John: Yeah, and so are you able to do shows as well or is there a showcase at the end?
Kristen: Yes. That’s what I do. I take intro classes all the time even though I’ve done it a bunch of times and can take more advanced but there’s something that I enjoy about also being a part of people who have never done it before and then yeah, so usually the class will be six to eight weeks long and then at the end, the last class is typically a show and so we invite friends and family to come and they all get to have a laugh at a free show with a bunch of amateur improvisers.
The thought of joining an improve troupe where you actually are really kind of committed as a group and working and practicing together is really interesting to me and I would love to do it but I travel a fair bit for work and it makes that whole commitment piece really hard. I couldn’t say that I could come every Wednesday or whatever day of the week is their thing because I’d be like well, but the second Wednesday I’m gone and the first Wednesday, my kids have a thing. I’d be a bad team member.
John: Yeah, plus those showcase shows are the best shows you’ll ever have because the audience is so routing for everyone.
Kristen: Oh, yes.
John: Because they’re just excited that they know one of the people performing and they’re glad that they’re not one of the ones up there doing it.
John: Yeah. That’s really cool though. Also, just something that just lights you up, and yeah, and your family to come see you perform as well.
Kristen: Yes. I’m excited for the someday. I was thinking — so I probably have one coming up in about a couple more weeks and I’m wondering, can I bring my kids to this one because it’s actually a Sunday class so it’s in the afternoon, it’s not too late but the challenge is they tend to be a little bit R rated from time to time. I have twins and they’re ten years old and I’m not quite ready to bring them in to the R-rated show but someday, someday soon. The next couple of years, we’ll let them come check it out.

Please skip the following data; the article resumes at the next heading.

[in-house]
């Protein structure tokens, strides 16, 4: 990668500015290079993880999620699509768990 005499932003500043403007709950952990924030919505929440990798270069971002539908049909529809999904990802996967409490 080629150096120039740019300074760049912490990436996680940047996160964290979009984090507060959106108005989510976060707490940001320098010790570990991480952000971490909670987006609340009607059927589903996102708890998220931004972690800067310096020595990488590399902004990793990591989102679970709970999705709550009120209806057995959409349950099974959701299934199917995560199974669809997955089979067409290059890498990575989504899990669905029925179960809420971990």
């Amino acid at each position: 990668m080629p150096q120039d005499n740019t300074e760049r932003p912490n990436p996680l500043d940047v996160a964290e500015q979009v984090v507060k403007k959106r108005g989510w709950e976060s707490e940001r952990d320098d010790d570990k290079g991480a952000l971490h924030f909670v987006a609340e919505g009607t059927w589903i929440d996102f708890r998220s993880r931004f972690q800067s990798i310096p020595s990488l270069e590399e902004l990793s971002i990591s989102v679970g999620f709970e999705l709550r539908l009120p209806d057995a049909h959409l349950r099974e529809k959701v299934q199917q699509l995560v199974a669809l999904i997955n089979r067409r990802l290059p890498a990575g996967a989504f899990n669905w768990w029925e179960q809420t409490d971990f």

John: That’s fun though. Just curious, the companies that you’re doing consulting with and areas that you’re speaking in, do you find that people are sharing their hobbies and passions more or is it something that you’re seeing?
Kristen: I love to ask about it and explore it whenever I either one, get an inkling that somebody just got something that they’re up to or two, it’s a great just sort of relationship building type of question like so what do you do? And then getting them to talk a little bit about what lights them up and what drives them outside of work helps build those relationships. I think it’s been having your messages sort of in my toolbox of how do we get to know people and what they do out of the office is nothing but helpful.
I certainly still come across some people who, for whatever reason, don’t have something specific going on or maybe they just got other things that they’re working through right now, but I love it when I get a chance to learn about different things that people do.
John: Yeah, or I find too is sometimes, people just don’t think that they qualify as a runner or an improve performer or an artist or a piano player and it’s like well, if it’s what you like to do, and you do it semi-regularly then I think that counts, I mean like what more do you need? And yeah, I think that that’s a big barrier for people to have to get over is well, I don’t make money at it. It’s not how I make a living.